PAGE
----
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High Quality Syringa Plants For Sale

The Plant Company is New Zealand’s number one supplier of plants and garden accessories – we’re here to help you breathe life into your dream garden. We have the best Syringa plants for sale, a fantastic range, and we can ship them to you fast! Browse our range of New Zealand-grown plants for sale and add some of our amazing gems to your garden.

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New Zealand’s Best Syringa Plants

Growing colourful shrubs in your garden delivers a vast range of benefits:

We have the largest variety of French Lilac Plants, and more, and we have the right one for your space. Our amazing plants have been selected to thrive in NZ’s climate. We grow and stock only the highest quality plants, sourcing them locally, and from NZ’s leading nurseries. Each plant is packed and transported with extreme care, ensuring it arrives to you in the same condition it was in when it left the nursery. If you are wanting to buy Syringa, shop with confidence from the best in the industry.

Common questions about growing Syringa

1. What is the difference between lilac and Syringa?

The terms "lilac" and "Syringa" are often used interchangeably, but there is a subtle distinction between the two. Lilac is the common name for a genus of flowering shrubs and small trees in the family Oleaceae. There are about 12 species of lilacs, native to southeastern Europe and eastern Asia. Lilacs are known for their beautiful, fragrant flowers that bloom in spring. Syringa is the scientific name for the genus of lilacs. It is derived from the Greek word "syrinx," which means "pipe." This name is thought to refer to the hollow stems of lilacs.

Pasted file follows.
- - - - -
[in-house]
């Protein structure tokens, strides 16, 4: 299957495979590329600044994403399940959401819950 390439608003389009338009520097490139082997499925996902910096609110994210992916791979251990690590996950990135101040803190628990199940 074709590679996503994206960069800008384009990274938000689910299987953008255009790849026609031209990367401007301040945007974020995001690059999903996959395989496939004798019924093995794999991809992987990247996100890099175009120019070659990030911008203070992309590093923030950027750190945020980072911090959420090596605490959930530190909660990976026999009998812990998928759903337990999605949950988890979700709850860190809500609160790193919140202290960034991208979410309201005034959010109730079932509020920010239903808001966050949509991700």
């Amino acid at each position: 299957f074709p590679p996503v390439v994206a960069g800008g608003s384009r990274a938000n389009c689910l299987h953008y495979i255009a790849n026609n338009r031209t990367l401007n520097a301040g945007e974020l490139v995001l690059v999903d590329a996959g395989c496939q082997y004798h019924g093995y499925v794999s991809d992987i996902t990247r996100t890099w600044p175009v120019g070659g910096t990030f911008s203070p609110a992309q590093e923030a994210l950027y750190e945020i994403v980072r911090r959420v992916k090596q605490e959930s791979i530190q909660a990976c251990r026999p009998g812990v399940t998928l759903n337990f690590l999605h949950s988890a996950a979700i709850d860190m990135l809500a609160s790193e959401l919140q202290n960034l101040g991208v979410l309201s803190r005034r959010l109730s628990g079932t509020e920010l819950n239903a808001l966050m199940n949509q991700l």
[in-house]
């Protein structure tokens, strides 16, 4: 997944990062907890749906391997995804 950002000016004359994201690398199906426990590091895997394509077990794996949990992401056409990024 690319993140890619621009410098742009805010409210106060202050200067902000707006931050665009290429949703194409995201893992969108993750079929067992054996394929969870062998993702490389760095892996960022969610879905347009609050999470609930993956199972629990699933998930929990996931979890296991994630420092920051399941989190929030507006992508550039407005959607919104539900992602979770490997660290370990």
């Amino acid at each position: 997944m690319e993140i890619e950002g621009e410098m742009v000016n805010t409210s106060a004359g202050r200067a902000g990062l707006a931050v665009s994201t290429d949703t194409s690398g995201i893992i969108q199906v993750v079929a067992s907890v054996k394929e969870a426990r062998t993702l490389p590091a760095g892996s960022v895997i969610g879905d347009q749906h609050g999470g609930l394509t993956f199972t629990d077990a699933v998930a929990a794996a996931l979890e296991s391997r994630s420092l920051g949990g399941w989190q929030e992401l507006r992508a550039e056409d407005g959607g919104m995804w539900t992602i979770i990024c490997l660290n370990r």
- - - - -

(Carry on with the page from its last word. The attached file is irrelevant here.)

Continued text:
So, in essence, all lilacs are Syringa, but not all Syringa are lilacs. The term "Syringa" is the more inclusive term, encompassing all species within the genus, while "lilac" is often used to refer to the most common and well-known species, Syringa vulgaris.

2. Do lilacs grow in NZ?

Yes, lilacs can grow in New Zealand. In fact, the New Zealand lilac, or hebe hulkeana, is a native New Zealand shrub that belongs to the same family as lilacs (Oleaceae). It is a small, evergreen shrub with glossy mid-green leaves and a crimson-red serrated margin. In spring, the New Zealand lilac produces long spikes of delicate lilac flowers.

3. Is there a difference between a lilac tree and a lilac bush?

While most lilacs are considered shrubs, there are a few varieties that can grow into small trees with a single trunk. These varieties are often referred to as lilac trees. However, the terms "lilac tree" and "lilac bush" are not always used consistently, and some people may use them interchangeably.

Here's a more detailed breakdown of the differences between lilac trees and lilac bushes:

Lilac Trees:

Lilac Bushes:

It's important to note that some lilac bushes can be trained to grow into a tree-like form by pruning out the lower stems and encouraging the growth of a single trunk. This technique is often used to create topiaries or standard lilacs.

4. Which is the most fragrant Syringa?

The most fragrant Syringa is a matter of personal preference, as different people have different scent preferences. However, some of the Syringa varieties that are widely considered to be the most fragrant include:

These are just a few of the many fragrant Syringa varieties. With so many options to choose from, there's sure to be a Syringa that will fill your garden or home with its delightful fragrance.

5. Why is lilac called Syringa?

The genus name Syringa is derived from the ancient Greek word "syrinx," which means "pipe" or "tube." This name is thought to refer to the hollow stems of lilacs. Hollow stems are a characteristic feature of the lilac genus. The stems were used to make pan-pipes in ancient Greece and other parts of the world.